Microbial Biomass and Enzymatic Activity of the Surface Microlayer and Subsurface Water in Two Dystrophic Lakes
Iwona Kostrzewska-Szlakowska, Bartosz Kiersztyn Pol J Microbiol 2017; 66 (1): ICID: 1234995 Article type: Original article IC™ Value: 10.00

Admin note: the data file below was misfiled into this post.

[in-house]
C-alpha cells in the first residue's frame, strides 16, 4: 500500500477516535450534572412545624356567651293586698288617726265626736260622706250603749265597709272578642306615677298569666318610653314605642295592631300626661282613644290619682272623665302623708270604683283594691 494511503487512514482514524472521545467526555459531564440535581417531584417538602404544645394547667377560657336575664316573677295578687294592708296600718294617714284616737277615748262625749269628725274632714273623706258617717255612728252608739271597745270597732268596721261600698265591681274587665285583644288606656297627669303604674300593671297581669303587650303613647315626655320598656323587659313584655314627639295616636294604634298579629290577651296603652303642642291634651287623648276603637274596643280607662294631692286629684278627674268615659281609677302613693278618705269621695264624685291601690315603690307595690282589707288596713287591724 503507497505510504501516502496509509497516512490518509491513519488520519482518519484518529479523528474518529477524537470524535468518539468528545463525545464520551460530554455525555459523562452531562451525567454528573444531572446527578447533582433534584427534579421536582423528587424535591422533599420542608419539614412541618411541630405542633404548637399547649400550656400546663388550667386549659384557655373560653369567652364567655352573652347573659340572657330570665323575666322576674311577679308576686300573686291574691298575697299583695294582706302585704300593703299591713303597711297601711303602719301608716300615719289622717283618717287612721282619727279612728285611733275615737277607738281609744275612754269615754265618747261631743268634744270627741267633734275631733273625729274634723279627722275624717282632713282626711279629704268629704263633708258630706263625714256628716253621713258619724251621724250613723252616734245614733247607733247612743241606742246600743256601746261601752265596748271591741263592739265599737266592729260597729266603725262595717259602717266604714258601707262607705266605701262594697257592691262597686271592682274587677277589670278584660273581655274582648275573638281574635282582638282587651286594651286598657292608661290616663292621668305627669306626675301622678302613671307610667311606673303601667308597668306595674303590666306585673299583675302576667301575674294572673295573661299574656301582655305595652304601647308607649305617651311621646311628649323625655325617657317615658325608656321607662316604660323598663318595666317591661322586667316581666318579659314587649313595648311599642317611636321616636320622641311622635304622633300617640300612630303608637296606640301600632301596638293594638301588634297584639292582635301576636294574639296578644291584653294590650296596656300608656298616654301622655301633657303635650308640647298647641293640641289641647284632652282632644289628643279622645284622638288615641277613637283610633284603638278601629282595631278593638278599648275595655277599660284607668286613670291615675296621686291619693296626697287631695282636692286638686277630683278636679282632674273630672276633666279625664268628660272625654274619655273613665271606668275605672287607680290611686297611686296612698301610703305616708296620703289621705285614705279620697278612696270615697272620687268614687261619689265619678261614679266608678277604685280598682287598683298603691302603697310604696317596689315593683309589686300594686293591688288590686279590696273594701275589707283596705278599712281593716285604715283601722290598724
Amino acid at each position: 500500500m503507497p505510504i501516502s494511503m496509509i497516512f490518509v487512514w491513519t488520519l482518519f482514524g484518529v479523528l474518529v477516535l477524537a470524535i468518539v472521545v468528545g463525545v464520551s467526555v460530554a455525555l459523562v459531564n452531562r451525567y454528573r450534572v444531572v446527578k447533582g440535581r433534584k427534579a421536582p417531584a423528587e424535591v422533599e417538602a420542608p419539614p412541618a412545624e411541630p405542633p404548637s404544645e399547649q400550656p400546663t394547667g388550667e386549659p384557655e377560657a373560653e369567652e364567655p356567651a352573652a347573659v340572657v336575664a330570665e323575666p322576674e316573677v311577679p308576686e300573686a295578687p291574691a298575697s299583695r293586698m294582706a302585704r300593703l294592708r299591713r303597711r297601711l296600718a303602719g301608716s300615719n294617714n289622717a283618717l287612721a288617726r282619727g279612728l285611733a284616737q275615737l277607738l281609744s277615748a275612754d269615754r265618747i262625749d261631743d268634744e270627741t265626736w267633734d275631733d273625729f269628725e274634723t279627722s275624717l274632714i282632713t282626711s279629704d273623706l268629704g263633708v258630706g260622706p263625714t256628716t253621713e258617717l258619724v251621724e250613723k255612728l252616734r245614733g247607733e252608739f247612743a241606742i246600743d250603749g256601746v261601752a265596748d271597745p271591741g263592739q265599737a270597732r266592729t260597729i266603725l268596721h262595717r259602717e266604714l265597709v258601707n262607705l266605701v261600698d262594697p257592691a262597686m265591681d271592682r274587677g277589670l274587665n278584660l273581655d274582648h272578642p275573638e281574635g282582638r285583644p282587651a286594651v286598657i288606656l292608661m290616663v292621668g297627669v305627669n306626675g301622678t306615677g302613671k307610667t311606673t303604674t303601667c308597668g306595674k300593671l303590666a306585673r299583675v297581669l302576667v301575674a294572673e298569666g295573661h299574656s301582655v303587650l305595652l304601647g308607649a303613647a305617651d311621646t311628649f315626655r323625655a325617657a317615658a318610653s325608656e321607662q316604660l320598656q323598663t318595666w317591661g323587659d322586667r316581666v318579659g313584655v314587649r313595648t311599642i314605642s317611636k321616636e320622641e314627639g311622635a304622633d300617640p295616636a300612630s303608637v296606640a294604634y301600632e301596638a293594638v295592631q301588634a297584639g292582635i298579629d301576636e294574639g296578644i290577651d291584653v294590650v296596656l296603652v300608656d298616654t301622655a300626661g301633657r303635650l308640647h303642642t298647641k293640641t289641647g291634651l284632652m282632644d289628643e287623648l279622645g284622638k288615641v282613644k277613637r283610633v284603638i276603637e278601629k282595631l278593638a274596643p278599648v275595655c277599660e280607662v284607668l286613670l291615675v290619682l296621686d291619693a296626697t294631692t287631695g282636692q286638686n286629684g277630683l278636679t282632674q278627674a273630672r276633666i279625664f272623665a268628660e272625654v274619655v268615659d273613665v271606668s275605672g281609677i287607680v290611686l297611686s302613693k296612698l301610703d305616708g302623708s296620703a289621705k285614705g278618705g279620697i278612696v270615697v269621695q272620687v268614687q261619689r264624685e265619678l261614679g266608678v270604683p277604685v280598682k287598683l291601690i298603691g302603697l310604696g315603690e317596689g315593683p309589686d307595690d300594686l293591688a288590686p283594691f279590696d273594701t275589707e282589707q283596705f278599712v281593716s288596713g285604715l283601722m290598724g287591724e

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Nutrient and organic matter concentration, microbial biomass and activities were studied at the surface microlayers (SML) and subsurface waters (SSW) in two small forest lakes of different water colour. The SML in polyhumic lake is more enriched with dissolved inorganic nitrogen (0.141 mg l–1) than that of oligohumic lake (0.124 mg l–1), the former also contains higher levels of total nitrogen (2.66 mg l–1). Higher activities of lipase (Vmax 2290 nmol l–1 h–1 in oligo- and 6098 in polyhumic) and glucosidase (Vmax 41 nmol l–1 h–1 in oligo- and 49 in polyhumic) were in the SMLs in both lakes. Phosphatase activity was higher in the oligohumic SML than in SSW (Vmax 632 vs. 339 nmol l–1 h–1) while in polyhumic lake was higher in SSW (Vmax 2258 nmol l–1 h–1vs. 1908 nmol l–1 h–1). Aminopeptidase activity in the SSW in both lakes was higher than in SMLs (Vmax 2117 in oligo- and 1213 nmol l–1 h–1 in polyhumic). It seems that solar radiation does inhibit neuston microbial community as a whole because secondary production and the share of active bacteria in total bacteria number were higher in SSW. However, in the oligohumic lake the abundance of bacteria in the SML was always higher than in the SSW (4.07 vs. 2.69 × 106 cells ml–1) while in the polyhumic lake was roughly equal (4.48 vs. 4.33 × 106 cells ml–1) in both layers. Results may also suggest that surface communities are not supplemented by immigration from bulk communities. The SML of humic lakes may act as important sinks for allochthonous nutrient resources and may then generate considerable energy pools for microbial food webs.